Biomatic Memory Models
A scene graph is a general data structure commonly used by vector-based graphics editing applications and modern computer games, which arranges the logical and often (but not necessarily) spatial representation of a graphical scene. Examples of such programs include Acrobat 3D, Adobe Illustrator, AutoCAD, CorelDRAW, OpenSceneGraph, OpenSG, VRML97, X3D, Hoops and Open Inventor.
A scene graph is a collection of nodes in a graph or tree structure. A tree node (in the overall tree structure of the scene graph) may have many children but often only a single parent, with the effect of a parent applied to all its child nodes; an operation performed on a group automatically propagates its effect to all of its members. In many programs, associating a geometrical transformation matrix (see also transformation and matrix) at each group level and concatenating such matrices together is an efficient and natural way to process such operations. A common feature, for instance, is the ability to group related shapes/objects into a compound object that can then be moved, transformed, selected, etc. as easily as a single object.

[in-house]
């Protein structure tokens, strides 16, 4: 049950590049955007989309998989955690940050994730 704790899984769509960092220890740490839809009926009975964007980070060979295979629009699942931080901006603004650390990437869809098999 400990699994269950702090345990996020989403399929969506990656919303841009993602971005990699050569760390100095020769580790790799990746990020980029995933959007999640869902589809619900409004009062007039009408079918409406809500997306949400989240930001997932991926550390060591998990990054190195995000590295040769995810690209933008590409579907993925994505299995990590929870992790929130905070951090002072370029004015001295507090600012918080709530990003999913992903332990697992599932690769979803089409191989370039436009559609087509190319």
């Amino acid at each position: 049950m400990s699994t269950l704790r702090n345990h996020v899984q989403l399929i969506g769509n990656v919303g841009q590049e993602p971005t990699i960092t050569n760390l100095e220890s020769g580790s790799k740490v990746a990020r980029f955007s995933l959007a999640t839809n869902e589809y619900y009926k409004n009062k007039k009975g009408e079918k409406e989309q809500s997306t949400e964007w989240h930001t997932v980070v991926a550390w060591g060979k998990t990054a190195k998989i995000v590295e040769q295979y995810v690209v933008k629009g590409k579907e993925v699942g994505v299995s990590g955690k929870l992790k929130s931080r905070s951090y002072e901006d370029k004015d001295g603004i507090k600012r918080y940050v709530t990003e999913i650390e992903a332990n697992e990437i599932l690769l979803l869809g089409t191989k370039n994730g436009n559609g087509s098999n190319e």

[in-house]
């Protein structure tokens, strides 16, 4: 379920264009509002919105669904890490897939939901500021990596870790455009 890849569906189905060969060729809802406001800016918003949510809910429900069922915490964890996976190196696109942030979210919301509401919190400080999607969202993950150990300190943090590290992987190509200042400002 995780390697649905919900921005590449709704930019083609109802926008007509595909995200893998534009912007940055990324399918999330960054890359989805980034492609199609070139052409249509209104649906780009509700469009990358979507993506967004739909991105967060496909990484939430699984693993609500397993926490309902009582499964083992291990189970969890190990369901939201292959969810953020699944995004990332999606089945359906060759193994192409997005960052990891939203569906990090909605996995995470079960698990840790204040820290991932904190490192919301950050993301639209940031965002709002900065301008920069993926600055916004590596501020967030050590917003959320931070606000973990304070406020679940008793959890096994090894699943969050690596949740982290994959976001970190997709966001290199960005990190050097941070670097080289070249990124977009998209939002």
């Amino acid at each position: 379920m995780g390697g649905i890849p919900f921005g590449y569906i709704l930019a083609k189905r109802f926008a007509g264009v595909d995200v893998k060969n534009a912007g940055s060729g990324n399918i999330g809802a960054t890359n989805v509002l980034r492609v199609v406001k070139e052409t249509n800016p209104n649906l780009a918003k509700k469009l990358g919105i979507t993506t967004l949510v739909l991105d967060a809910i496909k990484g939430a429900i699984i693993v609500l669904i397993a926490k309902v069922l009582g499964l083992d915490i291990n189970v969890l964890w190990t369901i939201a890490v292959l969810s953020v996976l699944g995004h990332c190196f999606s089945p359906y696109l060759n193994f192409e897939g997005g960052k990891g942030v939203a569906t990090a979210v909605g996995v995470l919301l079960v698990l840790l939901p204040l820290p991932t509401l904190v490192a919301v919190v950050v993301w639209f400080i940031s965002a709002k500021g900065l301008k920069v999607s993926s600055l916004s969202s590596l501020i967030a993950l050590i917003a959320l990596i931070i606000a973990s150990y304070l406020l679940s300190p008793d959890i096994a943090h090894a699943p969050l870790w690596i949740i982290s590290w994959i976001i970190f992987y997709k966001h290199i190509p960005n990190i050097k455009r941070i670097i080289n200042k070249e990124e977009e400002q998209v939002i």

It also happens that in some scene graphs, a node can have a relation to any node including itself, or at least an extension that refers to another node (for instance Pixar's PhotoRealistic RenderMan because of its usage of Reyes rendering algorithm, or Adobe Systems's Acrobat 3D for advanced interactive manipulation).
The term scene graph is sometimes confused with Canvas (GUI), since some canvas implementations include scene graph functionality.
Digital computers store their memory in a collection of zeros and ones. Molecular memory can contain zeros and ones as well as memories stored in vibrational patterns such as rotations of covalent bonds. One example is the vibrations of histone proteins and control of DNA expression patterns. As the histones transition form state to state different sequences of proteins are produced to yield a given result in the cell.